US Customs and Border Protection (CBP) plans to start in September 'live fire testing' blockchain functionality to verify NAFTA and CAFTA certificates of origin.
CBP hopes that using blockchain for the NAFTA and CAFTA certificates of origin will allow the agency to apply the technology towards getting more accurate information about the subject goods from the country of export and towards verifying that suppliers in other countries are compliant along with their US importers, reported American Shipper.
'Really what the government's trying to do is twofold: One is to help blockchain along in a healthy manner for increasing market adoption and the other thing is we're trying to prepare ourselves in a proactive way to be ready for when private industry begins to really take off with this technology,' CBP director Vincent Annunziato told reporters during CBP's 2018 Trade Symposium in Atlanta.
However, as the US government pushes ahead with exploring potential blockchain uses, it remains to be seen whether the technology will gain traction in terms of trade compliance with CBP's 47 partner government agencies 'that aren't just going to give up their sovereignty or their laws and their rules,' Mr Annunziato said.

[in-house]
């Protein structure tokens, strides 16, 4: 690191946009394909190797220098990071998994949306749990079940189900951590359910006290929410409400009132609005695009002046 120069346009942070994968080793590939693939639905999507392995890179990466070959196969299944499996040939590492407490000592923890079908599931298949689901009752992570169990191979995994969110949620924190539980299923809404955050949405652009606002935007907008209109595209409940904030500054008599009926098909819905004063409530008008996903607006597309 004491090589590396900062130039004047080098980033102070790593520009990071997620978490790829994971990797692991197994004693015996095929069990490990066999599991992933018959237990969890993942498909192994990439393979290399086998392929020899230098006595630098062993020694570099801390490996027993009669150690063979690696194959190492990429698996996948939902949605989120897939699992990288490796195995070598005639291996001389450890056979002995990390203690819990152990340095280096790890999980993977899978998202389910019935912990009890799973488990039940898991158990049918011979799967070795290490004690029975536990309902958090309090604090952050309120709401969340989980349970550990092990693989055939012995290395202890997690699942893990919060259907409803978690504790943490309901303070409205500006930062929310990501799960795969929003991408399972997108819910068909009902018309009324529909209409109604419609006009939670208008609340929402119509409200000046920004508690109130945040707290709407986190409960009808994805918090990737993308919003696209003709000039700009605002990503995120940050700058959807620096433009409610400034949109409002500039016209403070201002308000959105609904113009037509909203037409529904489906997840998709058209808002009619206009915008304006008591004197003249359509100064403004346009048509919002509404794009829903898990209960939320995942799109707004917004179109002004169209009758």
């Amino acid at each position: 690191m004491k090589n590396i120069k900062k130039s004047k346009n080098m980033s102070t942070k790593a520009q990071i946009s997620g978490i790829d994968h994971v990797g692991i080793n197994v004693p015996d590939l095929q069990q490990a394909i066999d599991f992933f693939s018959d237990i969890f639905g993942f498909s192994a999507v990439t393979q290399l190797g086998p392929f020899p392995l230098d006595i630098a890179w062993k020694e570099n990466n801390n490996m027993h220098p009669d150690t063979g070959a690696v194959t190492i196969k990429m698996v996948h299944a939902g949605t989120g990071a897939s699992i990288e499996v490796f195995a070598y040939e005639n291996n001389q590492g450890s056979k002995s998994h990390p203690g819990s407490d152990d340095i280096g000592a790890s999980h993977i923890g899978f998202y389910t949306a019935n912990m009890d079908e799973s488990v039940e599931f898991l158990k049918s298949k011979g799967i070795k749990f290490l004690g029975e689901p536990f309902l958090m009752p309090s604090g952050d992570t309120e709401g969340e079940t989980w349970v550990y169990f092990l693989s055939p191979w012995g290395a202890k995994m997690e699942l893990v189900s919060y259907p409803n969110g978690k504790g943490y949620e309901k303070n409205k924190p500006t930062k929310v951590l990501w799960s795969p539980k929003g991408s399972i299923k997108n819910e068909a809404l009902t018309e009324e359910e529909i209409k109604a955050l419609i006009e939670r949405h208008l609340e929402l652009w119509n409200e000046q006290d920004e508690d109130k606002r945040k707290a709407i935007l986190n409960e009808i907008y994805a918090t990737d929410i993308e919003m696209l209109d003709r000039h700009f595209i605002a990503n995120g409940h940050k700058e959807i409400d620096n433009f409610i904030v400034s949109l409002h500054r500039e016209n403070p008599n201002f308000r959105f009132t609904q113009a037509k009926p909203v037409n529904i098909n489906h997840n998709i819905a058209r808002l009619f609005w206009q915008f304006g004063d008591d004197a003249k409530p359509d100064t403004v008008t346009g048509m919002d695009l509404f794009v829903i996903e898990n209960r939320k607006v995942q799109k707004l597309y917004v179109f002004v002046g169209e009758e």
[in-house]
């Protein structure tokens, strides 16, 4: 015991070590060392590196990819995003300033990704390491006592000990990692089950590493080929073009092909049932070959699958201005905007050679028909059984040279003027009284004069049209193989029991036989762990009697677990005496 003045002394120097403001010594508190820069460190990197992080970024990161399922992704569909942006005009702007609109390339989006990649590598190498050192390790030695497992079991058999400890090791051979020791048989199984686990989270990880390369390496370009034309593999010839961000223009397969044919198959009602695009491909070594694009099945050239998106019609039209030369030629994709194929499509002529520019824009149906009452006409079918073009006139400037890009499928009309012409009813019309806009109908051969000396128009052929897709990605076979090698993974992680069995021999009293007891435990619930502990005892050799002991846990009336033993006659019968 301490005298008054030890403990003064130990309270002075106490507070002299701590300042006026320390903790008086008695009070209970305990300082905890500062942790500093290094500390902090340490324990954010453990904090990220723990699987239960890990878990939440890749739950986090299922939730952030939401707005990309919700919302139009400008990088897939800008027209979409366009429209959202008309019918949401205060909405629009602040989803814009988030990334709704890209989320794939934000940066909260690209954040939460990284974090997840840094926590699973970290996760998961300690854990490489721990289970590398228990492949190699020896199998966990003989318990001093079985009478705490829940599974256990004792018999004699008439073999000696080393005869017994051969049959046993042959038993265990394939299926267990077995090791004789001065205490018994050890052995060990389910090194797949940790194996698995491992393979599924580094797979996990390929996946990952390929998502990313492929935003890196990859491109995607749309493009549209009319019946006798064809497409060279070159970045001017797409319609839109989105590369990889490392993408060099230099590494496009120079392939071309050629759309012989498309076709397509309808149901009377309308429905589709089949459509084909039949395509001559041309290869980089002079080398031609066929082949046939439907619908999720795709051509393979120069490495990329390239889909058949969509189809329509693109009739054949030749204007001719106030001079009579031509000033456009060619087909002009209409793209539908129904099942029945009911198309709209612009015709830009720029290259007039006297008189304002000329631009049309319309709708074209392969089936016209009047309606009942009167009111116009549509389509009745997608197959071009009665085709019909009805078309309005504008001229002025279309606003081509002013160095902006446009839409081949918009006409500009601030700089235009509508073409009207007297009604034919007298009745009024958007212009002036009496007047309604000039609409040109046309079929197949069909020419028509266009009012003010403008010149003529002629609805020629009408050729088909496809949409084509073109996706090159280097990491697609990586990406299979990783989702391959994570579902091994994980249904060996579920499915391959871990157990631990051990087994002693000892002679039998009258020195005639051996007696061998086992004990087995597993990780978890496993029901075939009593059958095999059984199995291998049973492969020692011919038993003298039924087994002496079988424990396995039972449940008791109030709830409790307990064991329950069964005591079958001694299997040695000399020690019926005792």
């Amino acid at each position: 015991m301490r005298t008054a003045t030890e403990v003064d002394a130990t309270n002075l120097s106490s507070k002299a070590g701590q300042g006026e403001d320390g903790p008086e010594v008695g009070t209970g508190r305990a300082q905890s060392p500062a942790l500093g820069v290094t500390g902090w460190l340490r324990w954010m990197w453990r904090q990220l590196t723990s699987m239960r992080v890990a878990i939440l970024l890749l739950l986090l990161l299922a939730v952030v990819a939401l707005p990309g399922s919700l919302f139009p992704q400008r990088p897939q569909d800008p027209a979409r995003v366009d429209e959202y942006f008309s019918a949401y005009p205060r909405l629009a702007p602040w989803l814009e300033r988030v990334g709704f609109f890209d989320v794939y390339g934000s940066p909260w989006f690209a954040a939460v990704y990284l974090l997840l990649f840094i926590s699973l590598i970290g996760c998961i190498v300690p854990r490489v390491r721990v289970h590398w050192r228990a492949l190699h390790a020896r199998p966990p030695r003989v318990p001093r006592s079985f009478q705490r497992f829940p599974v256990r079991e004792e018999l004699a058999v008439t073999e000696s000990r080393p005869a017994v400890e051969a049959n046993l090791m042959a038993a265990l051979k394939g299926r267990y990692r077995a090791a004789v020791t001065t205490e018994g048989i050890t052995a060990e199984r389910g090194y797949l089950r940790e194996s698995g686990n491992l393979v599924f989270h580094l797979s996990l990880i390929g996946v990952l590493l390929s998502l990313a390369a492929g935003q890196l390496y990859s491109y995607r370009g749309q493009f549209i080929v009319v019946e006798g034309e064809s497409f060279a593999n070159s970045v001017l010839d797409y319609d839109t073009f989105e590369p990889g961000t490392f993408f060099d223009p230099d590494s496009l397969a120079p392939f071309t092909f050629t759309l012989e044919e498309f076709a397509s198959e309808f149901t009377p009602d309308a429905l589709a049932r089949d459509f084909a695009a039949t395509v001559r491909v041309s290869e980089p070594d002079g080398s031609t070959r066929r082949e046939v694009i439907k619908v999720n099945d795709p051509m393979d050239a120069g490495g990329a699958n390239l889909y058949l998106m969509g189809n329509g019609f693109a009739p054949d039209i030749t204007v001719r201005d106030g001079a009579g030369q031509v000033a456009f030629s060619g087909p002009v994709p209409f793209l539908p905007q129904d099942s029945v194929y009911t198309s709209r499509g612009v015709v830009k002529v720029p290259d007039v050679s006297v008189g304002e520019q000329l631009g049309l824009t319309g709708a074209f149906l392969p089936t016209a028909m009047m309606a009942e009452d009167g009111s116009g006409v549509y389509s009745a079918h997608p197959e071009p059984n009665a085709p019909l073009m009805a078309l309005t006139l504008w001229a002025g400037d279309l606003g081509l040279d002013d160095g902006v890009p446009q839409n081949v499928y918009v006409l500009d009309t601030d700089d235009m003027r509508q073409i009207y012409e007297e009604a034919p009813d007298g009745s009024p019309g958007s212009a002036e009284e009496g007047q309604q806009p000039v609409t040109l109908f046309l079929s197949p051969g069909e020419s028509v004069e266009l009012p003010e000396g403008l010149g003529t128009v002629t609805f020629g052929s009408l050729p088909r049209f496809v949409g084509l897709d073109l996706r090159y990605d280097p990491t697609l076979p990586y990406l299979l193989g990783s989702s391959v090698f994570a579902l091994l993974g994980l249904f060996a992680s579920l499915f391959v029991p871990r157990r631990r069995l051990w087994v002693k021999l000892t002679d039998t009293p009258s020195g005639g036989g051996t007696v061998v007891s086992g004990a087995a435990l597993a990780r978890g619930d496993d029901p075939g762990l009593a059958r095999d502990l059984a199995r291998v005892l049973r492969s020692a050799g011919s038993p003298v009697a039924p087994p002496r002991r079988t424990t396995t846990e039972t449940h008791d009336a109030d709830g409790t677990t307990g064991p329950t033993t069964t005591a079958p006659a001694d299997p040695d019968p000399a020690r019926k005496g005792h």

CBP also is working with the Commercial Customs Operations Advisory Committee (COAC) on a proof-of-concept exercise exploring the use of blockchain in the intellectual property environment to identify IP licensees and licensors.
The agency is also considering whether an app might be built to help it look at trademarks. As an example, Mr Annunziato mentioned a purchase of a luxury brand bag and using the app to verify the authenticity of the bag and to further examine its physical properties.
According to Mr Annunziato, if blockchain takes off in the US customs world as expected, paper processes will eventually be scrapped.
'Why would we need to have that absolute signature if we know the government of Australia is sending me something and I can without a shadow of a doubt know that it's Australia or France or Switzerland?' he said. 'All I need is the data. I don't need the paper anymore. I just need somebody saying that it's authorized. That is a big, huge difference that I see coming down in the future.'